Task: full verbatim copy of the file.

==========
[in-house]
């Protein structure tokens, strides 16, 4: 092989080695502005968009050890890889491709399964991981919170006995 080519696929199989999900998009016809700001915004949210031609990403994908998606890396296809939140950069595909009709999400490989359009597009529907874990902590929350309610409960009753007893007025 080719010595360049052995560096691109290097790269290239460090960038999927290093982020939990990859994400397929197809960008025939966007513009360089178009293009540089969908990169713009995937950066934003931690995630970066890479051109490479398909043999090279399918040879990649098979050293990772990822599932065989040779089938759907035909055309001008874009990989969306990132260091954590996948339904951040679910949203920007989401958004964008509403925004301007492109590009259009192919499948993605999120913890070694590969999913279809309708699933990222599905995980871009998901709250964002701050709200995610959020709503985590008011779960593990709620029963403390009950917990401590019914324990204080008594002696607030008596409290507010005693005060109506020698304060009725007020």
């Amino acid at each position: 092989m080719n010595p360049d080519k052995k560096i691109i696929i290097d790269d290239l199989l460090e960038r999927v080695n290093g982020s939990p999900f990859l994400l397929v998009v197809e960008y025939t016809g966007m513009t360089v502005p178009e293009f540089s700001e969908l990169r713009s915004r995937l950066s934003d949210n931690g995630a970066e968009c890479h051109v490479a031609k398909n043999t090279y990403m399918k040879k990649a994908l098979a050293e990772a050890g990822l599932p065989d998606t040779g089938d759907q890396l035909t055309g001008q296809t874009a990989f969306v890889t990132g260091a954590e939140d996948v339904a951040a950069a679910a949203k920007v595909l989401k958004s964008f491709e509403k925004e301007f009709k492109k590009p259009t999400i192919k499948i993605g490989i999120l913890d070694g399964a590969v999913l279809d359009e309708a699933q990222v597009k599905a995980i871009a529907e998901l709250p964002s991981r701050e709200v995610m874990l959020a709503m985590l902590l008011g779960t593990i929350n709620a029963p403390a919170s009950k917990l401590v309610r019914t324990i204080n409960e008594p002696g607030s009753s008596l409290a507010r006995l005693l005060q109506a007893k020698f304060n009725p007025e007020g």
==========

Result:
[in-house]
């Protein structure tokens, strides 16, 4: 092989080695502005968009050890890889491709399964991981919170006995 080519696929199989999900998009016809700001915004949210031609990403994908998606890396296809939140950069595909009709999400490989359009597009529907874990902590929350309610409960009753007893007025 080719010595360049052995560096691109290097790269290239460090960038999927290093982020939990990859994400397929197809960008025939966007513009360089178009293009540089969908990169713009995937950066934003931690995630970066890479051109490479398909043999090279399918040879990649098979050293990772990822599932065989040779089938759907035909055309001008874009990989969306990132260091954590996948339904951040679910949203920007989401958004964008509403925004301007492109590009259009192919499948993605999120913890070694590969999913279809309708699933990222599905995980871009998901709250964002701050709200995610959020709503985590008011779960593990709620029963403390009950917990401590019914324990204080008594002696607030008596409290507010005693005060109506020698304060009725007020």
């Amino acid at each position: 092989m080719n010595p360049d080519k052995k560096i691109i696929i290097d790269d290239l199989l460090e960038r999927v080695n290093g982020s939990p999900f990859l994400l397929v998009v197809e960008y025939t016809g966007m513009t360089v502005p178009e293009f540089s700001e969908l990169r713009s915004r995937l950066s934003d949210n931690g995630a970066e968009c890479h051109v490479a031609k398909n043999t090279y990403m399918k040879k990649a994908l098979a050293e990772a050890g990822l599932p065989d998606t040779g089938d759907q890396l035909t055309g001008q296809t874009a990989f969306v890889t990132g260091a954590e939140d996948v339904a951040a950069a679910a949203k920007v595909l989401k958004s964008f491709e509403k925004e301007f009709k492109k590009p259009t999400i192919k499948i993605g490989i999120l913890d070694g399964a590969v999913l279809d359009e309708a699933q990222v597009k599905a995980i871009a529907e998901l709250p964002s991981r701050e709200v995610m874990l959020a709503m985590l902590l008011g779960t593990i929350n709620a029963p403390a919170s009950k917990l401590v309610r019914t324990i204080n409960e008594p002696g607030s009753s008596l409290a507010r006995l005693l005060q109506a007893k020698f304060n009725p007025e007020g």